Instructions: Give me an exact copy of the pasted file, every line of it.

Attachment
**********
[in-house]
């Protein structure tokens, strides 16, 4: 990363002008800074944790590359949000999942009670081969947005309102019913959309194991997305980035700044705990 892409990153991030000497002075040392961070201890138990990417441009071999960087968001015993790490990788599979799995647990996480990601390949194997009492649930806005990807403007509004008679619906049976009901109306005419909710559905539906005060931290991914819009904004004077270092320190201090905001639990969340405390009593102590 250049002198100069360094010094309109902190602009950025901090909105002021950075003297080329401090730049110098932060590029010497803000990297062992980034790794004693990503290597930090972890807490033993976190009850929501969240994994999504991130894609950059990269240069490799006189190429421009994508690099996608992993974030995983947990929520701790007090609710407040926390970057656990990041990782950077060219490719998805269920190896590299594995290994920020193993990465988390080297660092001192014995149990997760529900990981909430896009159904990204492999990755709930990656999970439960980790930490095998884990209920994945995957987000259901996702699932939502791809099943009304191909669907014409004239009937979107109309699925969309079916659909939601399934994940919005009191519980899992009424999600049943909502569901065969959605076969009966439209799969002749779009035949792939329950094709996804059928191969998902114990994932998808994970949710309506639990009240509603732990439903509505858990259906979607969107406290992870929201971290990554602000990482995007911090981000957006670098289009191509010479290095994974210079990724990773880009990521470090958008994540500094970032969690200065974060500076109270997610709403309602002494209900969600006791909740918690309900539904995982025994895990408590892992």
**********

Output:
[in-house]
């Protein structure tokens, strides 16, 4: 990363002008800074944790590359949000999942009670081969947005309102019913959309194991997305980035700044705990 892409990153991030000497002075040392961070201890138990990417441009071999960087968001015993790490990788599979799995647990996480990601390949194997009492649930806005990807403007509004008679619906049976009901109306005419909710559905539906005060931290991914819009904004004077270092320190201090905001639990969340405390009593102590 250049002198100069360094010094309109902190602009950025901090909105002021950075003297080329401090730049110098932060590029010497803000990297062992980034790794004693990503290597930090972890807490033993976190009850929501969240994994999504991130894609950059990269240069490799006189190429421009994508690099996608992993974030995983947990929520701790007090609710407040926390970057656990990041990782950077060219490719998805269920190896590299594995290994920020193993990465988390080297660092001192014995149990997760529900990981909430896009159904990204492999990755709930990656999970439960980790930490095998884990209920994945995957987000259901996702699932939502791809099943009304191909669907014409004239009937979107109309699925969309079916659909939601399934994940919005009191519980899992009424999600049943909502569901065969959605076969009966439209799969002749779009035949792939329950094709996804059928191969998902114990994932998808994970949710309506639990009240509603732990439903509505858990259906979607969107406290992870929201971290990554602000990482995007911090981000957006670098289009191509010479290095994974210079990724990773880009990521470090958008994540500094970032969690200065974060500076109270997610709403309602002494209900969600006791909740918690309900539904995982025994895990408590892992």